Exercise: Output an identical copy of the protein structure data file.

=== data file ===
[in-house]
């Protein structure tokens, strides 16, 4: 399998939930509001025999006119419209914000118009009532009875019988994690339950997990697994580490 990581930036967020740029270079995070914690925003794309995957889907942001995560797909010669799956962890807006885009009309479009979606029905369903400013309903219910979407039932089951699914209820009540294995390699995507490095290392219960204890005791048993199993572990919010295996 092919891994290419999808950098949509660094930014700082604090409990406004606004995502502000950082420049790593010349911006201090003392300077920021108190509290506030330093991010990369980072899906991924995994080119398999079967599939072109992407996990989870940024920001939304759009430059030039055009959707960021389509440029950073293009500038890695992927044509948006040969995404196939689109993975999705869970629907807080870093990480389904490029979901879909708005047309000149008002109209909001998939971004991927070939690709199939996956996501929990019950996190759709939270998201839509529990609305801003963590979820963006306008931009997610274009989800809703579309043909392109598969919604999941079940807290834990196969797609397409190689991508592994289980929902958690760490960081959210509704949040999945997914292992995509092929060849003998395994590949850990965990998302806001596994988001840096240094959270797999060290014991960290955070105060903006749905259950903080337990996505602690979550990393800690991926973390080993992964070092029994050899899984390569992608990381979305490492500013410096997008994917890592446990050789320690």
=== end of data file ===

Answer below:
[in-house]
């Protein structure tokens, strides 16, 4: 399998939930509001025999006119419209914000118009009532009875019988994690339950997990697994580490 990581930036967020740029270079995070914690925003794309995957889907942001995560797909010669799956962890807006885009009309479009979606029905369903400013309903219910979407039932089951699914209820009540294995390699995507490095290392219960204890005791048993199993572990919010295996 092919891994290419999808950098949509660094930014700082604090409990406004606004995502502000950082420049790593010349911006201090003392300077920021108190509290506030330093991010990369980072899906991924995994080119398999079967599939072109992407996990989870940024920001939304759009430059030039055009959707960021389509440029950073293009500038890695992927044509948006040969995404196939689109993975999705869970629907807080870093990480389904490029979901879909708005047309000149008002109209909001998939971004991927070939690709199939996956996501929990019950996190759709939270998201839509529990609305801003963590979820963006306008931009997610274009989800809703579309043909392109598969919604999941079940807290834990196969797609397409190689991508592994289980929902958690760490960081959210509704949040999945997914292992995509092929060849003998395994590949850990965990998302806001596994988001840096240094959270797999060290014991960290955070105060903006749905259950903080337990996505602690979550990393800690991926973390080993992964070092029994050899899984390569992608990381979305490492500013410096997008994917890592446990050789320690």